Picasso: 25 Years of Edition Ceramics from the Rosenbaum Collection

Picasso Exhibit Featured on UNC-TV's "North Carolina Weeekend"

FAYETTEVILLE, NC—The opening of the “PICASSO: 25 Years of Edition Ceramics from the Rosenbaum Collection” has been postponed from Feb. 13 to Feb. 20 because of adverse weather conditions. The Opening Gala will be changed to Thursday, Feb. 20 from 6:30 to 8:30 p.m. and the show itself will now run from Feb. 20 until Apr. 13.

The David McCune International Art Gallery at Methodist University will present the exhibition, “PICASSO: 25 Years of Edition Ceramics from the Rosenbaum Collection” from Feb. 20 to April 13. There will be an opening night gala from 6:30 to 8:30 p.m. on Feb. 20, which the public is invited to attend.

For this exhibit, the gallery will be open Tuesdays, Wednesdays and Fridays from 11 a.m. to 5 p.m., on Thursdays from 11 a.m. to 7 p.m., and on Saturdays from noon to 4 p.m. There is no cost to visit the gallery.

The exhibition presents a selection of the ceramics created by Pablo Picasso in collaboration with George and Suzanne Ramie and the artisans at their Madoura pottery workshop in Vallauris, Southern France, between the years 1947 and 1971. The exhibition consists of 40 ceramic works – plates, bowls, pitchers, vases, and plaques – in addition to posters and other memorabilia.

The show’s stop at the David McCune International Art Gallery at Methodist University is part of a national tour, with Methodist being the only North Carolina and South Atlantic venue. The event possible thanks to community sponsors, including premiere sponsorship from Cumberland County Tourism Development Authority; ARCO; and Janet Parks, gallery consultant for the David McCune International Art Gallery.

“Picasso is an artist that most people recognize, and have strong opinions about, and this is the type of show that people will travel to see,” said Gallery Director Silvana Foti. “A Picasso show is something that we would normally find in a more metropolitan area. Without the support of our community sponsors, we wouldn’t have been able to bring a name like Picasso to the gallery. This exhibit is also intriguing because we can take a less-known aspect of Picasso’s work – his ceramic art – and we could bring it to the public eye.”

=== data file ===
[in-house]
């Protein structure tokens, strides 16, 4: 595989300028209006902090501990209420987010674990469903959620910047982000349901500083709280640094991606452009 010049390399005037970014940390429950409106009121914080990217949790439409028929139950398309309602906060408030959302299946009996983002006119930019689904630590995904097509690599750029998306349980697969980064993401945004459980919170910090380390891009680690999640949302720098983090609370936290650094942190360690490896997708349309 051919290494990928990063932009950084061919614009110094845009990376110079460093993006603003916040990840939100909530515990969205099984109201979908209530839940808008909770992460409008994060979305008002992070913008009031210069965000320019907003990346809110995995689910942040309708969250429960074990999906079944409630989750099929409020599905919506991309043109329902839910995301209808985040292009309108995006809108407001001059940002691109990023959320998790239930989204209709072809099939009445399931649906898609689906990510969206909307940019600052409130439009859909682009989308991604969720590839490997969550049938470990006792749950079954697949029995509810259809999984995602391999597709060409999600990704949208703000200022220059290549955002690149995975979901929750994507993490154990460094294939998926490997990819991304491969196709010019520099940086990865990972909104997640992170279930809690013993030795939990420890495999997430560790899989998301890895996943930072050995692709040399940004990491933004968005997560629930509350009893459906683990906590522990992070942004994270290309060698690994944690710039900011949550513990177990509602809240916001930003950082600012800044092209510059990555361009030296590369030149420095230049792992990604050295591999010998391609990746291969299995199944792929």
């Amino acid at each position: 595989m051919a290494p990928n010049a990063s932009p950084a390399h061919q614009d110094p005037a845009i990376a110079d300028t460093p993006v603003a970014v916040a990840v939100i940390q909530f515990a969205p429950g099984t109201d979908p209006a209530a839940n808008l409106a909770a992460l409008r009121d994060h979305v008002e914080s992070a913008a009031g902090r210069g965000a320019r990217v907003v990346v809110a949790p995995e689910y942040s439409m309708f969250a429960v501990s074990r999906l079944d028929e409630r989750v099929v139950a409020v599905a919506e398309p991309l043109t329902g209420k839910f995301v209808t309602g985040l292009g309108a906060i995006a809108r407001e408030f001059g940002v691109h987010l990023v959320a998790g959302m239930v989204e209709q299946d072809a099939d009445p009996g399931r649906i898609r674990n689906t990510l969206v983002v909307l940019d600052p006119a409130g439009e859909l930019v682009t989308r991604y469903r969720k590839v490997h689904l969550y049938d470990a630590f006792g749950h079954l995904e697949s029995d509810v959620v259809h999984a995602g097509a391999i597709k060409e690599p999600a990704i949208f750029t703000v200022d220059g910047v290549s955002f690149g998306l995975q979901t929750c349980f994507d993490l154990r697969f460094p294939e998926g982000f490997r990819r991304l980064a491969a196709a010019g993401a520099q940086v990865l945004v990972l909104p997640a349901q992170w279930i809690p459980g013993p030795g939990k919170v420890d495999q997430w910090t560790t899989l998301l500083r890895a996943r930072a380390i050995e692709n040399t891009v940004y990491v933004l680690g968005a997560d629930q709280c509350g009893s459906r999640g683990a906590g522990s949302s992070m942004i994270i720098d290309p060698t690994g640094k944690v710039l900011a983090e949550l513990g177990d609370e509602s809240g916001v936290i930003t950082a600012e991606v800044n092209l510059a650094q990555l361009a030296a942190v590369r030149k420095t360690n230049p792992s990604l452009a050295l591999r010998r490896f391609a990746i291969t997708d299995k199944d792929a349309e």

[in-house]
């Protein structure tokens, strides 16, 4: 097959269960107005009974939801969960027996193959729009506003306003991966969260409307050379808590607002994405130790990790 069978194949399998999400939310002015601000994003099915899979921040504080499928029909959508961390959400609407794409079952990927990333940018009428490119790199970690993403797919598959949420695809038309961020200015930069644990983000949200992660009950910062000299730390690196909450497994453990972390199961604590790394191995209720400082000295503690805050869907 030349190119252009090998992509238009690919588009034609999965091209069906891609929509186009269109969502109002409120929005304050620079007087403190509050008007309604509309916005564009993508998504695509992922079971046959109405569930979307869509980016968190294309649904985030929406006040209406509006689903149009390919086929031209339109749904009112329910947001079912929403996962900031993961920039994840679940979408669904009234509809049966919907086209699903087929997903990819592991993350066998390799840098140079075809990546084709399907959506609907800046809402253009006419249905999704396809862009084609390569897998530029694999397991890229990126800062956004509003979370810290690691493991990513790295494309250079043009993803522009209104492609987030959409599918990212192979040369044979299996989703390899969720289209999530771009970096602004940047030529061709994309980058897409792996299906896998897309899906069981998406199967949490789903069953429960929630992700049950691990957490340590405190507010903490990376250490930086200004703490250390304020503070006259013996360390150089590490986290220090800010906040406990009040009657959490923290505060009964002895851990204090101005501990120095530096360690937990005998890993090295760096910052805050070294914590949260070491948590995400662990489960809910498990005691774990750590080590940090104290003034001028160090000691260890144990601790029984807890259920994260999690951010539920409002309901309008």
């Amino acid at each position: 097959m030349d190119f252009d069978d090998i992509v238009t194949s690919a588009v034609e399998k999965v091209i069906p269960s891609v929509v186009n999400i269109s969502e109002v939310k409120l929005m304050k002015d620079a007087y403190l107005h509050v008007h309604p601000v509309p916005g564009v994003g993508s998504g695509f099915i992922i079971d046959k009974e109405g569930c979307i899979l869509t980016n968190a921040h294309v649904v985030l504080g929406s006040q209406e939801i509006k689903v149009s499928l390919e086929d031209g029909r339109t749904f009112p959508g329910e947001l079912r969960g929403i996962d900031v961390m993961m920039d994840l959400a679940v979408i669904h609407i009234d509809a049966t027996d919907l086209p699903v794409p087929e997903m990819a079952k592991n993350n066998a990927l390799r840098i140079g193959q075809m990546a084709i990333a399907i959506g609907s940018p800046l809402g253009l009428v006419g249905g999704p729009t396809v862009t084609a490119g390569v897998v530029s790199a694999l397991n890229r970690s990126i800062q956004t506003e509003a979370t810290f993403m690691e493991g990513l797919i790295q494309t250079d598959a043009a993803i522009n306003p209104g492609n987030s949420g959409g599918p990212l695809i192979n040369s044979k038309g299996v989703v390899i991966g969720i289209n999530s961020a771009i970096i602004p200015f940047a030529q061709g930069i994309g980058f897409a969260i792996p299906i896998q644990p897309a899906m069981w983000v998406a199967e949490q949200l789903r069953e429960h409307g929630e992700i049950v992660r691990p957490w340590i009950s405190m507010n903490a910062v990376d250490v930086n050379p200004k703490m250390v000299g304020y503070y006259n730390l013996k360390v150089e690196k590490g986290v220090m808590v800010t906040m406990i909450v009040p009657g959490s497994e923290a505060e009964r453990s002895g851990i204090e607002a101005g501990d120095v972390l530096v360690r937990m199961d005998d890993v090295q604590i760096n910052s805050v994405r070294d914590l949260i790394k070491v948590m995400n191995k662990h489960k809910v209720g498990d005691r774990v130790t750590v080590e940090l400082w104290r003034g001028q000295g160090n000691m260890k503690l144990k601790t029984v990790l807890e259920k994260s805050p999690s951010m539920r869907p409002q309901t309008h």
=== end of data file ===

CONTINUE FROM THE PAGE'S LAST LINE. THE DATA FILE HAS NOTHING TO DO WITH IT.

Internationally famed for his paintings, sculptures, and graphics, Pablo Picasso (1881-1973) was long intrigued by ceramics. After seeing the works of the Madoura potters at a crafts fair in 1946, he asked Georges and Suzanne Ramie, owners of the studio, to provide him with the opportunity to work with ceramics. The workshop system they established – where the artist is paired with highly trained assistants to produce finished works – was a familiar one to Picasso who had similar experiences working in printmaking and sculpture workshops. For the next 25 years, he closely collaborated with Madoura, producing his own thrown pieces as well as the edition ceramics seen in this exhibit. Picasso’s involvement in the edition ceramics varied by piece. He sometimes made the clay molds used for the designs, at other times he painted plates or pitchers that subsequently served as models for the editions. Picasso and Madoura’s artisans then finished the prototypes and the editions were produced.

Picasso and the Madoura studio produced 633 different plates, bowls, vases and pitchers in limited editions ranging from 25 to 500. The works in the exhibition come primarily from the collection of Marvin Rosenbaum of Boca Raton, Fla. Rosenbaum has been collecting Picasso ceramics for more than 40 years and has become a well-respected expert in the field, possessing more than 100 pieces in his collection. He has traveled to Vallauris, France, to visit the Madoura Pottery workshop to acquire works and to meet with Alan Ramie, the son of the workshop’s founders.

The exhibition was curated by Gerald Nordland, noted author and independent curator, and former director of the San Francisco Art Museum, the Milwaukee Art Museum, and the Wight Gallery, UCLA. Landau Traveling Exhibitions of Los Angeles, Calif., organized the exhibition and national museum tour.